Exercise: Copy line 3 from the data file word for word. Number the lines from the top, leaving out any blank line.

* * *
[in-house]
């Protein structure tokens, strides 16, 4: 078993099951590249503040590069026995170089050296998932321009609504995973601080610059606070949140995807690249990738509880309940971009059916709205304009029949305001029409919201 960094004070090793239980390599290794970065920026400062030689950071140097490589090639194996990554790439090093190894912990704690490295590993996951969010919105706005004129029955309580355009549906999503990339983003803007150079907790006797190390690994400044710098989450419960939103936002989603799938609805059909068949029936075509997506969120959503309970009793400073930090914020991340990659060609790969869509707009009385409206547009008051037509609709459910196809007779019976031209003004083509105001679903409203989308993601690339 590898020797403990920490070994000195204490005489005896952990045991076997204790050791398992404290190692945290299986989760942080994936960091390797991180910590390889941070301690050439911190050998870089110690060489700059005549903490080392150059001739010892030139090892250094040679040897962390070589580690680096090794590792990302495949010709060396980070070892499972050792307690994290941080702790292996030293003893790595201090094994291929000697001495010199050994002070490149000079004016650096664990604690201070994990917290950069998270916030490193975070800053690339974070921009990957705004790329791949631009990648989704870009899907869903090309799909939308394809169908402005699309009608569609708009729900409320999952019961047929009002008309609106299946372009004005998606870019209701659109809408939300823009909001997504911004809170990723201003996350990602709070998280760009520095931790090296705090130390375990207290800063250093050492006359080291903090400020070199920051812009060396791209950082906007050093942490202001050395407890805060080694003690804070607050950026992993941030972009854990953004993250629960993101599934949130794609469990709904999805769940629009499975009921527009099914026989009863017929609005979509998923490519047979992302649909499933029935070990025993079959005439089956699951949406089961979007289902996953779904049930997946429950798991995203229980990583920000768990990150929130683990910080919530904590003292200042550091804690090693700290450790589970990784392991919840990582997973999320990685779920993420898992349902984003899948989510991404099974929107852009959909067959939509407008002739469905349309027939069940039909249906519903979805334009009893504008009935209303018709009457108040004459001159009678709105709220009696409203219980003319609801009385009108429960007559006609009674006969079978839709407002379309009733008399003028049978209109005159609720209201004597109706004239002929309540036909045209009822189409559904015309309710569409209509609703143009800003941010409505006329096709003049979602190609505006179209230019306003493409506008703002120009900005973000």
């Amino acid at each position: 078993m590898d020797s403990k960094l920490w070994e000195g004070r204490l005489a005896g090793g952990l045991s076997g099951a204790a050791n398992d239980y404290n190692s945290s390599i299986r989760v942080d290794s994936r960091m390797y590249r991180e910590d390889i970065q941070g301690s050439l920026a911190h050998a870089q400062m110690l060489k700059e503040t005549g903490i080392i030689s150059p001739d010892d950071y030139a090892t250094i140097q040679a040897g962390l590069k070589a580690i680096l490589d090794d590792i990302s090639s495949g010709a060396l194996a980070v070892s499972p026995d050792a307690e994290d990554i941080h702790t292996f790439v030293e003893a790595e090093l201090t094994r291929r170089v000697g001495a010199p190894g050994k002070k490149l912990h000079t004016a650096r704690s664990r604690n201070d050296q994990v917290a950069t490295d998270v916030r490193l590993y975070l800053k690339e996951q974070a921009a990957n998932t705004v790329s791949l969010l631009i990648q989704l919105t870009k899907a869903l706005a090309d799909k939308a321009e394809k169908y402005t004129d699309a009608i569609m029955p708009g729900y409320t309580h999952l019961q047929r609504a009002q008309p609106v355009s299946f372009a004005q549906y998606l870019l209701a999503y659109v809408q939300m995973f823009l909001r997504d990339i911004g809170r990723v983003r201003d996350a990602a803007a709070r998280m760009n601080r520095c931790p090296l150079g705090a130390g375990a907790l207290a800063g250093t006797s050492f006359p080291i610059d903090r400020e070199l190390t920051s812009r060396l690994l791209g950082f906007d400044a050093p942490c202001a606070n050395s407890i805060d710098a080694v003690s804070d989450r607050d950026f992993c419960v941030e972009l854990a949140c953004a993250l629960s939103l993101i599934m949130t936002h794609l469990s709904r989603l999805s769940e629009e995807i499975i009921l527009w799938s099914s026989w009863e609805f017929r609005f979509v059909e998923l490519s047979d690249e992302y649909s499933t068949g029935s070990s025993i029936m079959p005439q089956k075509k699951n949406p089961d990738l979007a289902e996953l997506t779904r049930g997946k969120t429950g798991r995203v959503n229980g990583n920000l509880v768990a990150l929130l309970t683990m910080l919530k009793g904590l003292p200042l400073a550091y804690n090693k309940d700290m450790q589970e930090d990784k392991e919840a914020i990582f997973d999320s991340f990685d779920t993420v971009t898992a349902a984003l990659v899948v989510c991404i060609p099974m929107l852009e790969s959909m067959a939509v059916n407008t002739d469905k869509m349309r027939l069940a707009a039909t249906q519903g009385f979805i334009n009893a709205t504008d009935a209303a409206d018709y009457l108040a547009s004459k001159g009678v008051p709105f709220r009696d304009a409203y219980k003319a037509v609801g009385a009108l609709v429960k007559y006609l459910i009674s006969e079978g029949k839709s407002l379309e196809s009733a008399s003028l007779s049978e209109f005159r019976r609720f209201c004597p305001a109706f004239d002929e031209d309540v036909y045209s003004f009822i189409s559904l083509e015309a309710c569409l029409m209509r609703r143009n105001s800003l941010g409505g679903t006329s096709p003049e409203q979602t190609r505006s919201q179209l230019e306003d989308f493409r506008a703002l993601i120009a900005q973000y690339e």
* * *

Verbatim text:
């Amino acid at each position: 078993m590898d020797s403990k960094l920490w070994e000195g004070r204490l005489a005896g090793g952990l045991s076997g099951a204790a050791n398992d239980y404290n190692s945290s390599i299986r989760v942080d290794s994936r960091m390797y590249r991180e910590d390889i970065q941070g301690s050439l920026a911190h050998a870089q400062m110690l060489k700059e503040t005549g903490i080392i030689s150059p001739d010892d950071y030139a090892t250094i140097q040679a040897g962390l590069k070589a580690i680096l490589d090794d590792i990302s090639s495949g010709a060396l194996a980070v070892s499972p026995d050792a307690e994290d990554i941080h702790t292996f790439v030293e003893a790595e090093l201090t094994r291929r170089v000697g001495a010199p190894g050994k002070k490149l912990h000079t004016a650096r704690s664990r604690n201070d050296q994990v917290a950069t490295d998270v916030r490193l590993y975070l800053k690339e996951q974070a921009a990957n998932t705004v790329s791949l969010l631009i990648q989704l919105t870009k899907a869903l706005a090309d799909k939308a321009e394809k169908y402005t004129d699309a009608i569609m029955p708009g729900y409320t309580h999952l019961q047929r609504a009002q008309p609106v355009s299946f372009a004005q549906y998606l870019l209701a999503y659109v809408q939300m995973f823009l909001r997504d990339i911004g809170r990723v983003r201003d996350a990602a803007a709070r998280m760009n601080r520095c931790p090296l150079g705090a130390g375990a907790l207290a800063g250093t006797s050492f006359p080291i610059d903090r400020e070199l190390t920051s812009r060396l690994l791209g950082f906007d400044a050093p942490c202001a606070n050395s407890i805060d710098a080694v003690s804070d989450r607050d950026f992993c419960v941030e972009l854990a949140c953004a993250l629960s939103l993101i599934m949130t936002h794609l469990s709904r989603l999805s769940e629009e995807i499975i009921l527009w799938s099914s026989w009863e609805f017929r609005f979509v059909e998923l490519s047979d690249e992302y649909s499933t068949g029935s070990s025993i029936m079959p005439q089956k075509k699951n949406p089961d990738l979007a289902e996953l997506t779904r049930g997946k969120t429950g798991r995203v959503n229980g990583n920000l509880v768990a990150l929130l309970t683990m910080l919530k009793g904590l003292p200042l400073a550091y804690n090693k309940d700290m450790q589970e930090d990784k392991e919840a914020i990582f997973d999320s991340f990685d779920t993420v971009t898992a349902a984003l990659v899948v989510c991404i060609p099974m929107l852009e790969s959909m067959a939509v059916n407008t002739d469905k869509m349309r027939l069940a707009a039909t249906q519903g009385f979805i334009n009893a709205t504008d009935a209303a409206d018709y009457l108040a547009s004459k001159g009678v008051p709105f709220r009696d304009a409203y219980k003319a037509v609801g009385a009108l609709v429960k007559y006609l459910i009674s006969e079978g029949k839709s407002l379309e196809s009733a008399s003028l007779s049978e209109f005159r019976r609720f209201c004597p305001a109706f004239d002929e031209d309540v036909y045209s003004f009822i189409s559904l083509e015309a309710c569409l029409m209509r609703r143009n105001s800003l941010g409505g679903t006329s096709p003049e409203q979602t190609r505006s919201q179209l230019e306003d989308f493409r506008a703002l993601i120009a900005q973000y690339e």